objective condition, but one constructed to serve the purposes of post
World War II American society, and vested with meaning for those

times. Locke used his example of parricide because of the peculiar

horror, for a seventeenth Century Englishman, associated with that act.
"Parricide" is not a word or a concept of twentieth Century English,
but it once denoted an intensely moral kind. It is as "socially construc

ted" and at the same time as "objective" as could be. The best com
parison today is with the phrase and the concept "child abuse" that
evolved after 1962 (22). All such predicates dnot deeply relevant
kinds. Mixed modes and socially constructed kinds can ail be Good
manized in the way in which "grue" is built up out of "green". But
I shall discuss substances only, because the modem reader is still most
comfortable with natural kinds, and because Locke's discussion of
substances is well adapted to my purpose.
Right Substances

My label, right substances, is of course taken from Goodman's talk

of right catgories. If, as Locke thought, it is up to the human unde
standing, what similitudes to fix on in sorting under names, it seem
to follow that we can do it any which way. Any bonds between part
cular things, intelligible to human minds, could be used to constitute

species, marked by a name. For example "emeruby", or even (if w

(21) Ian Hacking, 'The Looping Effects of Human Kinds', in D. Sperber, ed., Causa

Understandings of Cognition and Culture, Oxford, Oxford University Press, forthcoming

(22) lan Hacking, 'The Making and Molding of Child Abuse', Critical Inquiry 17
(1991), 253-288.

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were to put aside the critical rservation about Locke's theo

simple ideas) "grue". That is not so say that we should imag

Unlocke putting forward a riddle of induction. Inductive reasoni

distinguished as such, plays a conspicuously small rle in Lo

Essay. Instead Unlocke is driven to wonder about substances
intend, wrote Locke, that names of substances

should stand for such Collections of simple Ideas, as do really exist

Things themselves, as well as for the complex Idea in other M

Minds, which in their ordinary acceptation is what they stand

therefore to define their Names right, natural History is to be enqu

into; and their properties are, with care and examination, to be fo
out (23).

Unlocke then arrives at a seventeenth Century Goodmanic problem.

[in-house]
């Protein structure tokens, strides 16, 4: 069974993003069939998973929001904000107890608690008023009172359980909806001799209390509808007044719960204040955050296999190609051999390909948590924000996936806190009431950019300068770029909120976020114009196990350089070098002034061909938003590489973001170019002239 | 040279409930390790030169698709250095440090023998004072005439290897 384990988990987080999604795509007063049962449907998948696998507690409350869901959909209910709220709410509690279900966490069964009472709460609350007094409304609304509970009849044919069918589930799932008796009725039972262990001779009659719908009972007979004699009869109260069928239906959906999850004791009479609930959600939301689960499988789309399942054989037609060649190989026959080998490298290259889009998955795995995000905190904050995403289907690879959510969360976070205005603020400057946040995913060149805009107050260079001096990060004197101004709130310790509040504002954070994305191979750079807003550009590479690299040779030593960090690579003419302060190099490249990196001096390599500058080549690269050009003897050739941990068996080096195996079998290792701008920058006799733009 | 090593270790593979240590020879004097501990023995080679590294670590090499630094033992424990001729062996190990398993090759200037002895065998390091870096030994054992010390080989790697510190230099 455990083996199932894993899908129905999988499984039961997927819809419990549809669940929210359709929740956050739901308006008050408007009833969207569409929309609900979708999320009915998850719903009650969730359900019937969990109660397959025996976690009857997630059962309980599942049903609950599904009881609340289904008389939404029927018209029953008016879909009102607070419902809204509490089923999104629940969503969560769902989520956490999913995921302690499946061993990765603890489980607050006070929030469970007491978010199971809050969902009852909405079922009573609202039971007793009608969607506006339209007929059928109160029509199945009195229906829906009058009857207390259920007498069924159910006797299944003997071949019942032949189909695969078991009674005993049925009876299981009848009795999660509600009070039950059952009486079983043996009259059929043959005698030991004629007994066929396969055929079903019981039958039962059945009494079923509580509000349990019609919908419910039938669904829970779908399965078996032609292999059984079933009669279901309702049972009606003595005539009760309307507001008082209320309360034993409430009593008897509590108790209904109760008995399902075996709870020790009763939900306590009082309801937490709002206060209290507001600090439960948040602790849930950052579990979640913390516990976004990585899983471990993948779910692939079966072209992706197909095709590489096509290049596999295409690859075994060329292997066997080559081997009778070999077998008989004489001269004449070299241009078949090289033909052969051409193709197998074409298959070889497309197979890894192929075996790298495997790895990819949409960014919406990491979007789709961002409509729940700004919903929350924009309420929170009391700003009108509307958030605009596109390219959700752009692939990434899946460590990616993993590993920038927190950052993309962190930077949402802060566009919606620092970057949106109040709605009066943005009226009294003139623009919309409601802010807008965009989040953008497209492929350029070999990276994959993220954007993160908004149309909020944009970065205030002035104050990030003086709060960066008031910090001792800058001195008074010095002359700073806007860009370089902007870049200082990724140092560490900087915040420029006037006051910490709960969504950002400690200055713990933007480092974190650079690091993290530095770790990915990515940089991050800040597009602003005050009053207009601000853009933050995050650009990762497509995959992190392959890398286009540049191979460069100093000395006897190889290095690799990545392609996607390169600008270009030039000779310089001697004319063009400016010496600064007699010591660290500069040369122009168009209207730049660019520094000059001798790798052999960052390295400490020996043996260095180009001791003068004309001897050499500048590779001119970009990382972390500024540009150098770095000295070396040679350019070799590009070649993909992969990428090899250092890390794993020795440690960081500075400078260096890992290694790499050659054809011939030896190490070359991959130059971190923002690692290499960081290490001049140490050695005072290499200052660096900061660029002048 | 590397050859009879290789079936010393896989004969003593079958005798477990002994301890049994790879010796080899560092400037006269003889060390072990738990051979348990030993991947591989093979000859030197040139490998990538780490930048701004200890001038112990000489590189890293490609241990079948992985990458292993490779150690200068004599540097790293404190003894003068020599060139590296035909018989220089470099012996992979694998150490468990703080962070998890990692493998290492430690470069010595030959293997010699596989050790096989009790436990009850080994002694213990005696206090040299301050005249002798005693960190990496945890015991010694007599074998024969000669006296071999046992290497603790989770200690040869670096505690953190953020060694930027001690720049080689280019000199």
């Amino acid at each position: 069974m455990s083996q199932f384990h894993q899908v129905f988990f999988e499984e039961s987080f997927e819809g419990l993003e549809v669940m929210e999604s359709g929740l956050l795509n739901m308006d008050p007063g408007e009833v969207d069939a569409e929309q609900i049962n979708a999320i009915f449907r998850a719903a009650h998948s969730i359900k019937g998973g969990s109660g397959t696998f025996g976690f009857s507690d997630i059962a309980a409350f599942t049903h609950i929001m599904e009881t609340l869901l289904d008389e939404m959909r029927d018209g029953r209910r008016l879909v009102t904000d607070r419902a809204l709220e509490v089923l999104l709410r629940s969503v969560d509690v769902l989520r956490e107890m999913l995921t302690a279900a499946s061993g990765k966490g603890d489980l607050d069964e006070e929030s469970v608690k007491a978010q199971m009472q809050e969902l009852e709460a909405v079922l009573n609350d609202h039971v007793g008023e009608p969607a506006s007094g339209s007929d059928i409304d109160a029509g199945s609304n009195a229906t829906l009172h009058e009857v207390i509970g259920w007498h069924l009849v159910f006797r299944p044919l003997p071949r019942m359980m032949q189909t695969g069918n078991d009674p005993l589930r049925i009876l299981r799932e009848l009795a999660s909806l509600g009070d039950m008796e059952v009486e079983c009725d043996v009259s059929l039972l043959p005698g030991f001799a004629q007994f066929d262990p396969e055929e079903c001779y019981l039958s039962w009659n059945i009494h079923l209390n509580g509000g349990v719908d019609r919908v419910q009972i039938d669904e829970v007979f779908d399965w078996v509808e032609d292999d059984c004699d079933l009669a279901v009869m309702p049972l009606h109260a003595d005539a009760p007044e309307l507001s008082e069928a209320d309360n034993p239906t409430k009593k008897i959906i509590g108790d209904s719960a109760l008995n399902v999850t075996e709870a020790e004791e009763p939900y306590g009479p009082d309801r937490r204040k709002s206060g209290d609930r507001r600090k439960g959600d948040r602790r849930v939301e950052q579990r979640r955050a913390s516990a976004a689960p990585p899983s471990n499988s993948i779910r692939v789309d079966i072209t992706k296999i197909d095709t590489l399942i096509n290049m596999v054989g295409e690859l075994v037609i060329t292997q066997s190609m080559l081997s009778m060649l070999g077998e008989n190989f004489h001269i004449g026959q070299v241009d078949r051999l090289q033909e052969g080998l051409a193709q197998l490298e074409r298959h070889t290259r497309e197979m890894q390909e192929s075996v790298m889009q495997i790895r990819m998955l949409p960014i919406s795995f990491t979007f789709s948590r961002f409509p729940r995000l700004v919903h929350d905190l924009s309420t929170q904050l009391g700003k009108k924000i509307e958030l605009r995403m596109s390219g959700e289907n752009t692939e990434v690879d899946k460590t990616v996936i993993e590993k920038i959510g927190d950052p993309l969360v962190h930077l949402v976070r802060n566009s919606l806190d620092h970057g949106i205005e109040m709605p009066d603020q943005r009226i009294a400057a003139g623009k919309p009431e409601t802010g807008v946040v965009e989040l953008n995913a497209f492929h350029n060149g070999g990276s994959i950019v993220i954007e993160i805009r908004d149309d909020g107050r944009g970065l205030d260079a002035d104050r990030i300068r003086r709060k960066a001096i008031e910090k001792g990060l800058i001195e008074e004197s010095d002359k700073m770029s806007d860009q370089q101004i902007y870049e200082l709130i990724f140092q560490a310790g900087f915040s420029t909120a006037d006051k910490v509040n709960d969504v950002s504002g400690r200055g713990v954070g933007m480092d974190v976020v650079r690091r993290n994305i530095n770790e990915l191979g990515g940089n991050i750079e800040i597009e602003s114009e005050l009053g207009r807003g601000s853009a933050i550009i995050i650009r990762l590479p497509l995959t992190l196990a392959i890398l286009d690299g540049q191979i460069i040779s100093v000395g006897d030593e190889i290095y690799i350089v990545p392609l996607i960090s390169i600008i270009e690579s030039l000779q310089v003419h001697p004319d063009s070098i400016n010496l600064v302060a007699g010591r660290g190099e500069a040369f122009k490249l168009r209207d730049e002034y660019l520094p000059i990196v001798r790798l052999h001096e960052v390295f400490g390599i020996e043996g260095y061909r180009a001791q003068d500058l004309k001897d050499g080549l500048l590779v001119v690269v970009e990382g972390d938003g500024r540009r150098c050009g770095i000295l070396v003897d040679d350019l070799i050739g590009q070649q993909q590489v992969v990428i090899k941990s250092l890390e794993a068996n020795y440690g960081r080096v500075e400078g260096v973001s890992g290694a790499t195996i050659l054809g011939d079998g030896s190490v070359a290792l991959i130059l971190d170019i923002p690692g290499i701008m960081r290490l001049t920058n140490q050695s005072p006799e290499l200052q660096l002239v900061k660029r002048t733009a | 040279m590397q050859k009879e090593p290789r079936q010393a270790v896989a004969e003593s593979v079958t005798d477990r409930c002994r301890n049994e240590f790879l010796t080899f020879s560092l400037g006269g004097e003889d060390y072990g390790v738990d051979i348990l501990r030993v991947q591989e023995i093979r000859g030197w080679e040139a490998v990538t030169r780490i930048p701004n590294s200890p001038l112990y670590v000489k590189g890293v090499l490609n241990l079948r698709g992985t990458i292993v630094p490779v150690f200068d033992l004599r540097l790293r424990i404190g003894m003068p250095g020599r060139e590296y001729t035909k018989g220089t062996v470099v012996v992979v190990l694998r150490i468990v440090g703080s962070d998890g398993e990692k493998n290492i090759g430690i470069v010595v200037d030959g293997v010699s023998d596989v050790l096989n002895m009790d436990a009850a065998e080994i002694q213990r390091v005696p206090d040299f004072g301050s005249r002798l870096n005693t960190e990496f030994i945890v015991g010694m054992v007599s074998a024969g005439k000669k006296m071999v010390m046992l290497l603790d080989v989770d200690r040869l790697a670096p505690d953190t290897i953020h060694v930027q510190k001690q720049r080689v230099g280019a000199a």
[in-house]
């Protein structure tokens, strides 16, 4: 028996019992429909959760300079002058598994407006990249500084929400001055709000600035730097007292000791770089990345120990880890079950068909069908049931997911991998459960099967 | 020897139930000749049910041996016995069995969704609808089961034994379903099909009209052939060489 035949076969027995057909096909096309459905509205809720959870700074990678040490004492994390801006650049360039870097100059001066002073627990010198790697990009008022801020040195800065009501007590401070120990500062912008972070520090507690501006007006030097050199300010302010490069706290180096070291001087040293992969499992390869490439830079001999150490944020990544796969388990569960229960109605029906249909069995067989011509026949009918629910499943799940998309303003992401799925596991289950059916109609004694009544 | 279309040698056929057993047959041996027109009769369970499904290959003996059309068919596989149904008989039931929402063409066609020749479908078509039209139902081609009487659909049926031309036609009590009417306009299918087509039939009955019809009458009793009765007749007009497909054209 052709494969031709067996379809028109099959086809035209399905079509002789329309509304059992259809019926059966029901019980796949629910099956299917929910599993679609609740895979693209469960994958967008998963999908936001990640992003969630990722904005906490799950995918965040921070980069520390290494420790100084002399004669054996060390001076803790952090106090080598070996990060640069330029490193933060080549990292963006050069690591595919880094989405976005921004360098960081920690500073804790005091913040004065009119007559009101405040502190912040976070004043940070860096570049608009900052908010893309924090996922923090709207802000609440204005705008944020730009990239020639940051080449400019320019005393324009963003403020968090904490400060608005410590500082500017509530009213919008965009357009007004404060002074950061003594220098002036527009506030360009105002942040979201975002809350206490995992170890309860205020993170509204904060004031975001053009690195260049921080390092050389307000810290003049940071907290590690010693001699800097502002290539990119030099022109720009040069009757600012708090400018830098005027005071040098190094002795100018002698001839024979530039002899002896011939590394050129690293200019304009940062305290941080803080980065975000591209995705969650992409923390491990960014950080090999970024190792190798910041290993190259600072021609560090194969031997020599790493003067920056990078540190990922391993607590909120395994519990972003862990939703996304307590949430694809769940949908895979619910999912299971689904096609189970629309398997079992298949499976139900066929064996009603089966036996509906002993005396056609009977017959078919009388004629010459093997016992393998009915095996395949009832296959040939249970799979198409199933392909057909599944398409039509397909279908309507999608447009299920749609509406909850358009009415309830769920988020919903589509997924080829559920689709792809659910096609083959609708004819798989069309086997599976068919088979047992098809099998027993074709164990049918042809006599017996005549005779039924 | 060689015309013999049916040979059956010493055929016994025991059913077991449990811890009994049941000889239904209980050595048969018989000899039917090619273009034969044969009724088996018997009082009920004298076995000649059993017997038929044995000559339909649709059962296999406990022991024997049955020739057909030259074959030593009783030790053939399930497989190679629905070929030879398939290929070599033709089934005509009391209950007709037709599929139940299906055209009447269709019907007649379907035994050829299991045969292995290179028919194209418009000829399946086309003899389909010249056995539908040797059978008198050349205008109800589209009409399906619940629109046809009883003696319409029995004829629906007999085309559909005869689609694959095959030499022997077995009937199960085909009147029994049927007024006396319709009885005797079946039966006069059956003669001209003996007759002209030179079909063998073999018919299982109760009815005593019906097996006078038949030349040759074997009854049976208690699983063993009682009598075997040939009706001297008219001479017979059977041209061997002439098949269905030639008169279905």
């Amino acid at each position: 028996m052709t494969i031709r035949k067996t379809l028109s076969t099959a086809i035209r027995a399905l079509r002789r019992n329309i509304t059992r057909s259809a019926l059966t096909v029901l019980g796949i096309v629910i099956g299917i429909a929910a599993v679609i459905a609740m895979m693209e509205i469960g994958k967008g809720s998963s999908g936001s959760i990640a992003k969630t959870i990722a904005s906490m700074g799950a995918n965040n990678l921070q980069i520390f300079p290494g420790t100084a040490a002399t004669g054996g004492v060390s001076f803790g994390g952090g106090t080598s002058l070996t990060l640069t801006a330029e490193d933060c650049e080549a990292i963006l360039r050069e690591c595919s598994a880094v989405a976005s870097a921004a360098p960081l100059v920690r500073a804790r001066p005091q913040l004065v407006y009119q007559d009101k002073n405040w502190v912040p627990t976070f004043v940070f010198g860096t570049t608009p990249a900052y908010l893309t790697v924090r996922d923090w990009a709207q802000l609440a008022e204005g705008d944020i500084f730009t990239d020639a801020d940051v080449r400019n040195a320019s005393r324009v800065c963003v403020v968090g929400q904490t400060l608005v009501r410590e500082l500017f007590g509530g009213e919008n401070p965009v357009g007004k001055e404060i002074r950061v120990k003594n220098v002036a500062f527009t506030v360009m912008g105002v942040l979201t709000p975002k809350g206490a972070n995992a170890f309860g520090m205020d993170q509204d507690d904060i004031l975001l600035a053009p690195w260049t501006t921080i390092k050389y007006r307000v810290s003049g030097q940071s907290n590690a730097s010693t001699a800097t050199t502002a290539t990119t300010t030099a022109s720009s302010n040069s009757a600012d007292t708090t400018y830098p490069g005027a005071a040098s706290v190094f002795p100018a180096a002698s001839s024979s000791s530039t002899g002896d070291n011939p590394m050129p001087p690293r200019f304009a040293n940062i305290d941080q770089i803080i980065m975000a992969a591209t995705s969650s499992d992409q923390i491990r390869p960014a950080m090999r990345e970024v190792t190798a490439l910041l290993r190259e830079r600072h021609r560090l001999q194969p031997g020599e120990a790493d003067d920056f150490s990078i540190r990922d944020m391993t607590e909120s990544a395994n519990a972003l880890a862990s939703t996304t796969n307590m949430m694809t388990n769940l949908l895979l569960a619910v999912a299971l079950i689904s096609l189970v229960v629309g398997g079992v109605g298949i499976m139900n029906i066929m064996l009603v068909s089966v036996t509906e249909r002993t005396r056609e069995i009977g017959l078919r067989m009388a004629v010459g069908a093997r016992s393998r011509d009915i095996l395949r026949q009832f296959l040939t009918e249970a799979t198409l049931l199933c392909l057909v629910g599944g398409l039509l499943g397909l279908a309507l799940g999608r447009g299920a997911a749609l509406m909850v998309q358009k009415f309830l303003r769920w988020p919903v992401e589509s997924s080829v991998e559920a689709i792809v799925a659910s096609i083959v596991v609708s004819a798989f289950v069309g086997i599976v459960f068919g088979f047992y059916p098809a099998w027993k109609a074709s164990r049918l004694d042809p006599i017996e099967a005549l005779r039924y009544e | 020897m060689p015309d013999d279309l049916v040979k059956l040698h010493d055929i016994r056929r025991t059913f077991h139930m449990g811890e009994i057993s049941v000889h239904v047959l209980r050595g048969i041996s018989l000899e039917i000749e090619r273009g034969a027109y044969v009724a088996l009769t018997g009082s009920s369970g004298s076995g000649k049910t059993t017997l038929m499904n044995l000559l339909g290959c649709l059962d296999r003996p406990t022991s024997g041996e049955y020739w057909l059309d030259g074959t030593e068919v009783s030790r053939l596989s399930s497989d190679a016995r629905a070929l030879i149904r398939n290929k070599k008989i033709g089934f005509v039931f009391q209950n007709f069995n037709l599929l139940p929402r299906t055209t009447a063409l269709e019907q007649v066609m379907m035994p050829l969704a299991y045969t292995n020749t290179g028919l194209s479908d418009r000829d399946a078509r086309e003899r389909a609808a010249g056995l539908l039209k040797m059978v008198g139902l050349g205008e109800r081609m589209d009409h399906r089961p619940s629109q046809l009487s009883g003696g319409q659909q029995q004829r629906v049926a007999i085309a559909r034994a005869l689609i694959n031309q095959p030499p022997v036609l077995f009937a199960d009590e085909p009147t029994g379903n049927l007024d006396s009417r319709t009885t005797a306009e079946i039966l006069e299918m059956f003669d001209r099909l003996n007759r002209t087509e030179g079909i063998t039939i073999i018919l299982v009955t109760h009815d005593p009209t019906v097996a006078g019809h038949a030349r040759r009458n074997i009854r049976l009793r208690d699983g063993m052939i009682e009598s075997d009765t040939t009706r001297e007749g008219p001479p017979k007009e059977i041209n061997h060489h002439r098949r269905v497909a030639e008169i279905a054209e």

Among the substances that readily occur to him are "Gold, Horse,
Iron, Man, Vitriol, Bread" all, except bread, being so many twen
tieth Century natural kinds (24). Our ideas of them are complex, and
include ideas of both primary and secondary qualities. Among those
secondary qualities are what we now call dispositional properties, and
which Locke calls Powers, such as, in the case of Gold, "the Power of
being melted, but not of spending itself in the Fire; of being dissolved

in Aqua Regia, indeed even its Yellowness is a Power in Gold, to pro

duce that Idea in us by our Eyes." (25) It is a power of Iron to be drawn

by the substance we call a Load-stone. Why then should not the

Understanding form the complex Idea of a new Substance, none other

than gron ? The name "gron" signifies the idea of mtal first exa
mined before t, and gold, or mtal not examined before t, and iron. Or
rather, our idea of gron is the idea of a Body, examined before t, and

"yellow, heavy, fusible, malleable" or not examined before t, and

silvery-white, less heavy, fusible, malleable, and attracted by the load
stone. Why, asks Unlocke, does that not "define a Name right' ?
In Goodman's own terminology, why is gron not a right category ?
Unlocke asks instead why gron is not a right substance. He could even
echo a passage of Locke just quoted to define the Names right, of

such collections of simple Ideas as do really exist in Things them

(23) Essay, III.xi.24; p. 521.

(24) Essay, II.xxiii.6; p. 298.
(25) Ibid., p. 299.

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selves, natural history is to be enquired into but natural History is

not enough !

The question of right substances is not strictly about induction,

Locke did not explicitly address Hume's problem. He came close :
there is no necessary connexion, or inconsistence, to be discovered
betwixt a complex Idea of a Body, yellow, heavy, fusible, malleable,
betwixt these, I say, and Fixedness, so that I may certainly know, that

in whatsoever Body these are found, there Fixedness is sure to be.

Here again, for assurance, I must apply my self to Exprience; as far
as that reaches, I may have certain knowledge, but no farther (26).

A substance is fixed if (to use the description Locke earlier actually

included in the idea of gold) it does not spend itself in the fire, i.e. is